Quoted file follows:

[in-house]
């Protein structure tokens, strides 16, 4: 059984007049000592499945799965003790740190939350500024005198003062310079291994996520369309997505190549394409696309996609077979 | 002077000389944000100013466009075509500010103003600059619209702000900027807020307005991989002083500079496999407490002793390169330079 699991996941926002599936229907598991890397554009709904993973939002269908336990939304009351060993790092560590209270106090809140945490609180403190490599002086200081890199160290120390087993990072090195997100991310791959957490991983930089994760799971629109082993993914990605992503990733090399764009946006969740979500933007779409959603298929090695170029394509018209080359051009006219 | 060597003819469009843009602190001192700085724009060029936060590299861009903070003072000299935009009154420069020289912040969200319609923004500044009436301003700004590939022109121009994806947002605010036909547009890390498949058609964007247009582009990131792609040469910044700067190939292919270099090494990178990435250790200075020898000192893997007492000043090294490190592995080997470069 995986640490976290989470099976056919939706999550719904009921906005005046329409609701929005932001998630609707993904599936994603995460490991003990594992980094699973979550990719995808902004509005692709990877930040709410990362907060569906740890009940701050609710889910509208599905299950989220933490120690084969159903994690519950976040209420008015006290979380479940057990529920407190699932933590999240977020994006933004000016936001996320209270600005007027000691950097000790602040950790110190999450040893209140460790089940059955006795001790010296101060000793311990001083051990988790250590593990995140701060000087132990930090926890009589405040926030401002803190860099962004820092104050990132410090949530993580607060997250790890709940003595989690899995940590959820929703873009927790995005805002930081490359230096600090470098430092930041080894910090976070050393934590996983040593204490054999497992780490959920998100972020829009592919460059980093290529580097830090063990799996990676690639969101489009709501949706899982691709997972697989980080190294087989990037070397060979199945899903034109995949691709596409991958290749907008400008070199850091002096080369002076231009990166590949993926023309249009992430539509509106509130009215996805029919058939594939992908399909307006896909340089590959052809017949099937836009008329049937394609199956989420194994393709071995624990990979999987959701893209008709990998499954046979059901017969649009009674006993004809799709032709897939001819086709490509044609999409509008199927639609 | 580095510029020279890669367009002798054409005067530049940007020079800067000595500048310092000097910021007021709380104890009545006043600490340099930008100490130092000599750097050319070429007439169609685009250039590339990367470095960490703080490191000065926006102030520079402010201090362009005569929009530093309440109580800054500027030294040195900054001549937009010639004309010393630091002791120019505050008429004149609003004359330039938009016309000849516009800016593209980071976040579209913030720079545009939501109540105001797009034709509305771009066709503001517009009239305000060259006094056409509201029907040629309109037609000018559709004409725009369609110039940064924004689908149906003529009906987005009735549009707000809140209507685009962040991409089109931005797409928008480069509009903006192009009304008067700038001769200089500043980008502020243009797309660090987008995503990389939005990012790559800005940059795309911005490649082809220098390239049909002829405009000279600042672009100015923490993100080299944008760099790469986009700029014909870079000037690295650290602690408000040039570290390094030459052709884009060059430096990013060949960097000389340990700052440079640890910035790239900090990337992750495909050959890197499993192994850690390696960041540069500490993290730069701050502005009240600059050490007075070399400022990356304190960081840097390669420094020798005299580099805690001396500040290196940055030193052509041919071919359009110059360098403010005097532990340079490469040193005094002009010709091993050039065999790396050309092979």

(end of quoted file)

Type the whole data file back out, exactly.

[in-house]
């Protein structure tokens, strides 16, 4: 059984007049000592499945799965003790740190939350500024005198003062310079291994996520369309997505190549394409696309996609077979 | 002077000389944000100013466009075509500010103003600059619209702000900027807020307005991989002083500079496999407490002793390169330079 699991996941926002599936229907598991890397554009709904993973939002269908336990939304009351060993790092560590209270106090809140945490609180403190490599002086200081890199160290120390087993990072090195997100991310791959957490991983930089994760799971629109082993993914990605992503990733090399764009946006969740979500933007779409959603298929090695170029394509018209080359051009006219 | 060597003819469009843009602190001192700085724009060029936060590299861009903070003072000299935009009154420069020289912040969200319609923004500044009436301003700004590939022109121009994806947002605010036909547009890390498949058609964007247009582009990131792609040469910044700067190939292919270099090494990178990435250790200075020898000192893997007492000043090294490190592995080997470069 995986640490976290989470099976056919939706999550719904009921906005005046329409609701929005932001998630609707993904599936994603995460490991003990594992980094699973979550990719995808902004509005692709990877930040709410990362907060569906740890009940701050609710889910509208599905299950989220933490120690084969159903994690519950976040209420008015006290979380479940057990529920407190699932933590999240977020994006933004000016936001996320209270600005007027000691950097000790602040950790110190999450040893209140460790089940059955006795001790010296101060000793311990001083051990988790250590593990995140701060000087132990930090926890009589405040926030401002803190860099962004820092104050990132410090949530993580607060997250790890709940003595989690899995940590959820929703873009927790995005805002930081490359230096600090470098430092930041080894910090976070050393934590996983040593204490054999497992780490959920998100972020829009592919460059980093290529580097830090063990799996990676690639969101489009709501949706899982691709997972697989980080190294087989990037070397060979199945899903034109995949691709596409991958290749907008400008070199850091002096080369002076231009990166590949993926023309249009992430539509509106509130009215996805029919058939594939992908399909307006896909340089590959052809017949099937836009008329049937394609199956989420194994393709071995624990990979999987959701893209008709990998499954046979059901017969649009009674006993004809799709032709897939001819086709490509044609999409509008199927639609 | 580095510029020279890669367009002798054409005067530049940007020079800067000595500048310092000097910021007021709380104890009545006043600490340099930008100490130092000599750097050319070429007439169609685009250039590339990367470095960490703080490191000065926006102030520079402010201090362009005569929009530093309440109580800054500027030294040195900054001549937009010639004309010393630091002791120019505050008429004149609003004359330039938009016309000849516009800016593209980071976040579209913030720079545009939501109540105001797009034709509305771009066709503001517009009239305000060259006094056409509201029907040629309109037609000018559709004409725009369609110039940064924004689908149906003529009906987005009735549009707000809140209507685009962040991409089109931005797409928008480069509009903006192009009304008067700038001769200089500043980008502020243009797309660090987008995503990389939005990012790559800005940059795309911005490649082809220098390239049909002829405009000279600042672009100015923490993100080299944008760099790469986009700029014909870079000037690295650290602690408000040039570290390094030459052709884009060059430096990013060949960097000389340990700052440079640890910035790239900090990337992750495909050959890197499993192994850690390696960041540069500490993290730069701050502005009240600059050490007075070399400022990356304190960081840097390669420094020798005299580099805690001396500040290196940055030193052509041919071919359009110059360098403010005097532990340079490469040193005094002009010709091993050039065999790396050309092979």